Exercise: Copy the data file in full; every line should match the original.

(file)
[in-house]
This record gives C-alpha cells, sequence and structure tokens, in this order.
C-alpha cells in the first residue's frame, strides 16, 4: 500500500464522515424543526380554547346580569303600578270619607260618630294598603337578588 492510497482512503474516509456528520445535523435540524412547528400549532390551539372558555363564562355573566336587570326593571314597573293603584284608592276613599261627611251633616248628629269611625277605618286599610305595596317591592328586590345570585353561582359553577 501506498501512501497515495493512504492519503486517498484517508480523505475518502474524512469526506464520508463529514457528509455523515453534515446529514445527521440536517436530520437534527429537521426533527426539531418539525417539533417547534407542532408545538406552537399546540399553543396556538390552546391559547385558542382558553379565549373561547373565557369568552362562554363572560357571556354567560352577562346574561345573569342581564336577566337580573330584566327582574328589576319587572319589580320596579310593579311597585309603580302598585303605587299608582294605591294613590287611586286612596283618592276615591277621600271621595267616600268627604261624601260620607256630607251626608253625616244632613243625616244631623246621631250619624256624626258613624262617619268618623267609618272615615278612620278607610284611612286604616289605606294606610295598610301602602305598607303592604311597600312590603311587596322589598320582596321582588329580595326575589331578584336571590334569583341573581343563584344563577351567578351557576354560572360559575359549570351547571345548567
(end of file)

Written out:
[in-house]
This record gives C-alpha cells, sequence and structure tokens, in this order.
C-alpha cells in the first residue's frame, strides 16, 4: 500500500464522515424543526380554547346580569303600578270619607260618630294598603337578588 492510497482512503474516509456528520445535523435540524412547528400549532390551539372558555363564562355573566336587570326593571314597573293603584284608592276613599261627611251633616248628629269611625277605618286599610305595596317591592328586590345570585353561582359553577 501506498501512501497515495493512504492519503486517498484517508480523505475518502474524512469526506464520508463529514457528509455523515453534515446529514445527521440536517436530520437534527429537521426533527426539531418539525417539533417547534407542532408545538406552537399546540399553543396556538390552546391559547385558542382558553379565549373561547373565557369568552362562554363572560357571556354567560352577562346574561345573569342581564336577566337580573330584566327582574328589576319587572319589580320596579310593579311597585309603580302598585303605587299608582294605591294613590287611586286612596283618592276615591277621600271621595267616600268627604261624601260620607256630607251626608253625616244632613243625616244631623246621631250619624256624626258613624262617619268618623267609618272615615278612620278607610284611612286604616289605606294606610295598610301602602305598607303592604311597600312590603311587596322589598320582596321582588329580595326575589331578584336571590334569583341573581343563584344563577351567578351557576354560572360559575359549570351547571345548567